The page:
Location: Southeast Watershed ResearchTitle: Tillage and slope position impact on field-scale hydrologic processes in the South Atlantic Coastal Plain) Author
|Potter, Thomas - Tom|
|Strickland, Timothy - Tim|
Submitted to: Agricultural Water Management
Publication Type: Peer Reviewed Journal
Publication Acceptance Date: 5/15/2012
Publication Date: 6/11/2012
Citation: Bosch, D.D., Truman, C.C., Potter, T.L., West, L.T., Strickland, T.C., Hubbard, R.K. 2012. Tillage and slope position impact on field-scale hydrologic processes in the South Atlantic Coastal Plain. Agricultural Water Management. 111:40-52. Available: http://dx.doi.org/10.1016/j.agwat.2012.05.002. Interpretive Summary: Reduced energy cost, improved soil, and reduced soil erosion have been cited as some of the reasons for the dramatic increase in conservation tillage systems throughout the United States. While improved infiltration of rainfall into the soil is also often observed in these systems, hydrologic benefits of reduced tillage systems are often difficult to quantify. This study examines eleven years of data from an Atlantic Coastal Plain study site in the Southeastern U.S. and characterizes hydrologic response of the site. Results indicate that conservation tillage can lead to a 59% reduction in surface runoff. On an annual basis, the reduced surface runoff is offset by a 90% increase in subsurface water losses. However, because little subsurface loss occurs during the summer crop growing season, the conservation tillage system provides beneficial increases in soil water during this critical period of the year. These results will help guide proper management of these systems.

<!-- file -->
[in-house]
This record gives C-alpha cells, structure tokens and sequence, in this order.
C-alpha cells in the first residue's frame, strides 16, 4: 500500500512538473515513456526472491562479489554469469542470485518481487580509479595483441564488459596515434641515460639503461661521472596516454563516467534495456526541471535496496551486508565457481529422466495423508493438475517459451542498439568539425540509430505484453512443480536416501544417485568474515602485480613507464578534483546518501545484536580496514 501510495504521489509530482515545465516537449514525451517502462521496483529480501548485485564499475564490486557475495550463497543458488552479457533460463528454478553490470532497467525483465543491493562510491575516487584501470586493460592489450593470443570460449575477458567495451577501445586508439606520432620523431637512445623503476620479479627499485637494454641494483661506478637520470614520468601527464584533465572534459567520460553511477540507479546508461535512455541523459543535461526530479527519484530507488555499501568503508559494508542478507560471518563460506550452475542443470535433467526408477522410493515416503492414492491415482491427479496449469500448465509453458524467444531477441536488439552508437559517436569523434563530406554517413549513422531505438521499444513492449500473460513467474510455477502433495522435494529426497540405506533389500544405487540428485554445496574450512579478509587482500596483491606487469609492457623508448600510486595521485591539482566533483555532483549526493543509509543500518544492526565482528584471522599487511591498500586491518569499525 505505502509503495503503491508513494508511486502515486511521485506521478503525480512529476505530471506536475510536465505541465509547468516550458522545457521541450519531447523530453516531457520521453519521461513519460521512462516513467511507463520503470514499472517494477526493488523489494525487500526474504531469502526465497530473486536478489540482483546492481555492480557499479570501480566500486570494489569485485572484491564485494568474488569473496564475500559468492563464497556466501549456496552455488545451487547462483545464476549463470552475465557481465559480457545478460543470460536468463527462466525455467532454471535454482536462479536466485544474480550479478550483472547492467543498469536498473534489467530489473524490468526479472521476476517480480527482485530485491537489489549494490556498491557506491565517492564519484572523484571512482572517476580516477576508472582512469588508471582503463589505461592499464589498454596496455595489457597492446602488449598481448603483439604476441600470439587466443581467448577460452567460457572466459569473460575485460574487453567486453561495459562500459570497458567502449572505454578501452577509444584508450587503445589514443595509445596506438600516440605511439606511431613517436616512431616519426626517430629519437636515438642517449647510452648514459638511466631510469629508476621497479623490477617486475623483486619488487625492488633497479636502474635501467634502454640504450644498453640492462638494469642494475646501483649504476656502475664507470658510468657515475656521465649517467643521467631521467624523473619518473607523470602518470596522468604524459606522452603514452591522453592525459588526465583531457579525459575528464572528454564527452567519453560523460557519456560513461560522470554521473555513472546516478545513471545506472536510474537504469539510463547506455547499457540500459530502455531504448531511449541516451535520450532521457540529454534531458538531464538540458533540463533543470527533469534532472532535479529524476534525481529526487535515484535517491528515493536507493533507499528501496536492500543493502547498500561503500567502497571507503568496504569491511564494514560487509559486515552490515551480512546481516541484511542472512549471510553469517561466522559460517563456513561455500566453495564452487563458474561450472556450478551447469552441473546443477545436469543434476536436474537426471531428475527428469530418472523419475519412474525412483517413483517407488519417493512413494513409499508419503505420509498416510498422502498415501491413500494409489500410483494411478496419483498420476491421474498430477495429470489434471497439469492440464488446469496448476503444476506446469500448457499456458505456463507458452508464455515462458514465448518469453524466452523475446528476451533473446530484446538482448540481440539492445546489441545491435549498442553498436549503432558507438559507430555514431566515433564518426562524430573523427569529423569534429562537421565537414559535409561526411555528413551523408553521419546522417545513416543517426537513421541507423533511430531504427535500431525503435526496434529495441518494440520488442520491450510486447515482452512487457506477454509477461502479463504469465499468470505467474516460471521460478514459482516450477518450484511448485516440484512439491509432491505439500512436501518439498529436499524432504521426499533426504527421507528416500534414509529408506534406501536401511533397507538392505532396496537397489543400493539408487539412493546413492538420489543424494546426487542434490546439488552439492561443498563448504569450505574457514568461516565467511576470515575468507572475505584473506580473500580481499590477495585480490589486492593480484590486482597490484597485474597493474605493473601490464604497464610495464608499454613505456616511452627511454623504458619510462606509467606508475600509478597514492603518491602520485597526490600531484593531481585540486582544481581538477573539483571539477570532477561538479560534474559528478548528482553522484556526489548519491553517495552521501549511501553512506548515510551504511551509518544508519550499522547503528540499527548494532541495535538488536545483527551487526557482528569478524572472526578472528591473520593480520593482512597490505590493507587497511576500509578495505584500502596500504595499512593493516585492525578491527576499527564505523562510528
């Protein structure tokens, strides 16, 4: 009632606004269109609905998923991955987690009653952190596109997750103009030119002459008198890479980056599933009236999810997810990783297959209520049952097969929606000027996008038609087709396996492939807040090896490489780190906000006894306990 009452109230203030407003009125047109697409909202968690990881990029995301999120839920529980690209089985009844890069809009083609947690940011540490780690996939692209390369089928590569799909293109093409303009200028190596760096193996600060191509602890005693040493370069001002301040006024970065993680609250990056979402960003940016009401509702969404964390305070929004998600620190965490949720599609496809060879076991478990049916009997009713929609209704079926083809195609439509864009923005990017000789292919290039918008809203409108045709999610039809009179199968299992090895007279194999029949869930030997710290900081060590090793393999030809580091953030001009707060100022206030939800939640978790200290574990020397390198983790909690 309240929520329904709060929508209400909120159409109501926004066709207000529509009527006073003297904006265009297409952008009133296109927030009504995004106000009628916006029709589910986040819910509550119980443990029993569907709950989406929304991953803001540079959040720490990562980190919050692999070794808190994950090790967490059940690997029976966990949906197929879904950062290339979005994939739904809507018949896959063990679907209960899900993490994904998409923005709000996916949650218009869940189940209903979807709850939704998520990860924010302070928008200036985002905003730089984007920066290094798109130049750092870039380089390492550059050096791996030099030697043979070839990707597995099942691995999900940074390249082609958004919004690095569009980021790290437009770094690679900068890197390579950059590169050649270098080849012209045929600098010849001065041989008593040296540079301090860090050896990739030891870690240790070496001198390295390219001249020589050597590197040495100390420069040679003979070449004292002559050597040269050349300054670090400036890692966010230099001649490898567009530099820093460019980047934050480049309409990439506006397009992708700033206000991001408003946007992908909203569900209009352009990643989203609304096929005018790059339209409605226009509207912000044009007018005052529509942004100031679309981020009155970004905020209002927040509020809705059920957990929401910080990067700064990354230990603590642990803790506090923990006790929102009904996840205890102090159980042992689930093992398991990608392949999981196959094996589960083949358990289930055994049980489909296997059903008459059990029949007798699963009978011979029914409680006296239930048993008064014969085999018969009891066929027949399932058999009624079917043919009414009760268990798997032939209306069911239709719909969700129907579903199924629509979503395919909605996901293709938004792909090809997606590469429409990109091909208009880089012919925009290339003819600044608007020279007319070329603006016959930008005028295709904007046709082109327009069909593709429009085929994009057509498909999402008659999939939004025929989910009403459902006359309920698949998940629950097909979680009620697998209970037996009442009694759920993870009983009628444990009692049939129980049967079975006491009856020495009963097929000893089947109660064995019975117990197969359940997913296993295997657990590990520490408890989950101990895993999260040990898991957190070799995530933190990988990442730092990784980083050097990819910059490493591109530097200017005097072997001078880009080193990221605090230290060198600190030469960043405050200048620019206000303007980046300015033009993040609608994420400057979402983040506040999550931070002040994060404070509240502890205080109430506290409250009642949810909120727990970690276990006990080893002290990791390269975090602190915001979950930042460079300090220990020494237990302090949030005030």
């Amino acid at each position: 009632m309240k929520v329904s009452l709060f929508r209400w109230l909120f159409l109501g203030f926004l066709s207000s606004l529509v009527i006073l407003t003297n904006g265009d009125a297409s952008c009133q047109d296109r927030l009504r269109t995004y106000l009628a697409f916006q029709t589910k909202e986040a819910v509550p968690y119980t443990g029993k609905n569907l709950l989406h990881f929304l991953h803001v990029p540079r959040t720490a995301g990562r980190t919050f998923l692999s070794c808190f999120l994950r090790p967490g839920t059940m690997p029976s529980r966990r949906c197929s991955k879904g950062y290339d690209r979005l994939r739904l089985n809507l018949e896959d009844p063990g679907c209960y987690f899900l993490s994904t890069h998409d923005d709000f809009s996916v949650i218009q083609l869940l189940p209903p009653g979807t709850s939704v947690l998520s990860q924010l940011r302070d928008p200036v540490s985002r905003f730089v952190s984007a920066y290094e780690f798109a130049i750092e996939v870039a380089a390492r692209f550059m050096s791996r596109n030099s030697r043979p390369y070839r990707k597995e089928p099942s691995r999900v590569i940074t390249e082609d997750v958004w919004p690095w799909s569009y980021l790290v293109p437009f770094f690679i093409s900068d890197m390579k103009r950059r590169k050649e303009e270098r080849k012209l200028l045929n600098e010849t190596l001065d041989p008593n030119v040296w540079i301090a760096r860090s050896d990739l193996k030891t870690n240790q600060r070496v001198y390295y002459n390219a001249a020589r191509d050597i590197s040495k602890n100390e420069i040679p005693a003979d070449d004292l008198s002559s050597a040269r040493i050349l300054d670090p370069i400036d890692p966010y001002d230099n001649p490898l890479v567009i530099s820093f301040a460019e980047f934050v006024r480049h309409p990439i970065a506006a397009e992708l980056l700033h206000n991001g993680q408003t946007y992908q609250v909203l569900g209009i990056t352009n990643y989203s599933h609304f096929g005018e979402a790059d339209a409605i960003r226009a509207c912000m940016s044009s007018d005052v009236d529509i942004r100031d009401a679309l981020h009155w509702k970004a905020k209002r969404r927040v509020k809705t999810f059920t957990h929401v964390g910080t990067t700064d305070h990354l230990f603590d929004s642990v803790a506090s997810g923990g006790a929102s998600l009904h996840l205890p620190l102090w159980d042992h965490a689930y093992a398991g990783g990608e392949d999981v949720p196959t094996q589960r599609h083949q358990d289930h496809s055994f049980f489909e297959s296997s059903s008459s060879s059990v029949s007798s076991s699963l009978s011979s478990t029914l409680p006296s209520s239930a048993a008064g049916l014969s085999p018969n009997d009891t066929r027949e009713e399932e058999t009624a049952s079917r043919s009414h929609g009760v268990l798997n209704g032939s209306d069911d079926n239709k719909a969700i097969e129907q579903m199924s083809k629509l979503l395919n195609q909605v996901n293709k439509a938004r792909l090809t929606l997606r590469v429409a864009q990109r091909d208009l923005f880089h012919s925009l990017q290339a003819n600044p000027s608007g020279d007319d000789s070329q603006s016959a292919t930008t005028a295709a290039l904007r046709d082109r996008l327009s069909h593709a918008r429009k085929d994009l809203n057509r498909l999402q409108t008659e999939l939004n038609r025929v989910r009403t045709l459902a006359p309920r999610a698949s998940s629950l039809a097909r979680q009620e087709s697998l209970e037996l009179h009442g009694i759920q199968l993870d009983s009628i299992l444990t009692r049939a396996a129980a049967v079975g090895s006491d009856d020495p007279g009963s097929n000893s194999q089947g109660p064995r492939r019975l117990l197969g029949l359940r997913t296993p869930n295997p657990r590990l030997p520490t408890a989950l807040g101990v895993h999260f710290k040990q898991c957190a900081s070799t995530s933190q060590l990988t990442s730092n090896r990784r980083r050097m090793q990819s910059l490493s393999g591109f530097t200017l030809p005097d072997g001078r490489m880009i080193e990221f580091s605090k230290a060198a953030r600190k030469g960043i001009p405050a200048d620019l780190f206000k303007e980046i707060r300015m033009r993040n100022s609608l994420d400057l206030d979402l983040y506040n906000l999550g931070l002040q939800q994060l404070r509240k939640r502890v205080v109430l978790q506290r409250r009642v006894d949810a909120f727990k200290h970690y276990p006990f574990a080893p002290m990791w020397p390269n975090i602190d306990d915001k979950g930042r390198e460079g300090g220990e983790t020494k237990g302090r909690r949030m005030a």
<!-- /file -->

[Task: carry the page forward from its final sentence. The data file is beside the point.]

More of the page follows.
Technical Abstract: There is widespread interest in increasing conservation-tillage use during row crop production. Hydrologic monitoring was conducted for 11 years on a 1.2 ha hillslope located in the Atlantic Coastal Plain region of south central Georgia. The site was equally divided between two tillage treatments, conventional-tillage (CT) and strip-tillage (ST), with cotton and peanut produced in rotation. Each tillage block was divided into three 0.2 ha plots to evaluate runoff as a function of tillage and slope position. Soil texture and hydraulic characteristic data were quantified to evaluate potential impacts on hydrologic processes including runoff, infiltration, and lateral subsurface flow. Runoff from CT averaged 22% of annual precipitation while that from ST averaged 13%. When paired by tillage and landscape position, annual runoff from ST was significantly less than (p=0.01) annual runoff from CT. Monthly runoff from CT was consistently greater than that from ST, particularly during June through August. Increased infiltration as a consequence of the reduced tillage led to higher average annual subsurface losses from ST (19%) than from CT (10%). Differences when paired by years were significant (p=0.05). Landscape and textural differences also influenced site hydrology, with the top of the landscape where finer soil textures were observed producing greater runoff than lower landscape positions where coarser textures were observed. The 11 years of data provide quantitative examination of hydrologic and physical differences that can be expected from landscapes of this type. Strip-till in the cotton / peanut rotation can be expected to significantly reduce runoff but increase lateral subsurface flow. As a consequence, water budgets from the two tillage systems were essentially equal.